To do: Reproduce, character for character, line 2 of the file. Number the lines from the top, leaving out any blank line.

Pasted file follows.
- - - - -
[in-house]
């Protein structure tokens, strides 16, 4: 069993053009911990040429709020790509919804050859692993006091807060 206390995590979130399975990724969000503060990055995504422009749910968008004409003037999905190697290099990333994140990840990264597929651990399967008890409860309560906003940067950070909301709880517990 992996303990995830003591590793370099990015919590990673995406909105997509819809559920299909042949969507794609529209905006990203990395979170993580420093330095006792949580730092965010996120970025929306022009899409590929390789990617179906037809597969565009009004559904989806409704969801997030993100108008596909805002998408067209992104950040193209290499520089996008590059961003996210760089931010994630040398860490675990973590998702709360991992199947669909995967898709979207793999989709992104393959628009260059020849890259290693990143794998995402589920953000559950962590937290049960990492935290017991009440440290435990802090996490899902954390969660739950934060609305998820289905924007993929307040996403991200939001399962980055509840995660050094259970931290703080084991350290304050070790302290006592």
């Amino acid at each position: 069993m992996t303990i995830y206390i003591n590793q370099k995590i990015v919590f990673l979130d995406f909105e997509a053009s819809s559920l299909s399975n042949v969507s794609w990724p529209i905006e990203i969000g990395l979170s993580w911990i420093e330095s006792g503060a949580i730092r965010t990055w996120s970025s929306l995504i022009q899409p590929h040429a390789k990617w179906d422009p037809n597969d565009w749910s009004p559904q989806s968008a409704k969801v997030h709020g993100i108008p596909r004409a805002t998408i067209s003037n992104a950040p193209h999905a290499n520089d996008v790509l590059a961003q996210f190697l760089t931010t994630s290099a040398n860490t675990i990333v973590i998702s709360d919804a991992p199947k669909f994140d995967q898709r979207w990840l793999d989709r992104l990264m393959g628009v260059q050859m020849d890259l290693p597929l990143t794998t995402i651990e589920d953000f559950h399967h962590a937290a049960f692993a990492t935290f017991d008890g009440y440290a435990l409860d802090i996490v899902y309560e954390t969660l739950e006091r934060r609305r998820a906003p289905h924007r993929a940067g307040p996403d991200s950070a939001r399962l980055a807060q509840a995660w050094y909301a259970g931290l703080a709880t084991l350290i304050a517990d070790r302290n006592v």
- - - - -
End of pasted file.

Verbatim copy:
């Protein structure tokens, strides 16, 4: 069993053009911990040429709020790509919804050859692993006091807060 206390995590979130399975990724969000503060990055995504422009749910968008004409003037999905190697290099990333994140990840990264597929651990399967008890409860309560906003940067950070909301709880517990 992996303990995830003591590793370099990015919590990673995406909105997509819809559920299909042949969507794609529209905006990203990395979170993580420093330095006792949580730092965010996120970025929306022009899409590929390789990617179906037809597969565009009004559904989806409704969801997030993100108008596909805002998408067209992104950040193209290499520089996008590059961003996210760089931010994630040398860490675990973590998702709360991992199947669909995967898709979207793999989709992104393959628009260059020849890259290693990143794998995402589920953000559950962590937290049960990492935290017991009440440290435990802090996490899902954390969660739950934060609305998820289905924007993929307040996403991200939001399962980055509840995660050094259970931290703080084991350290304050070790302290006592």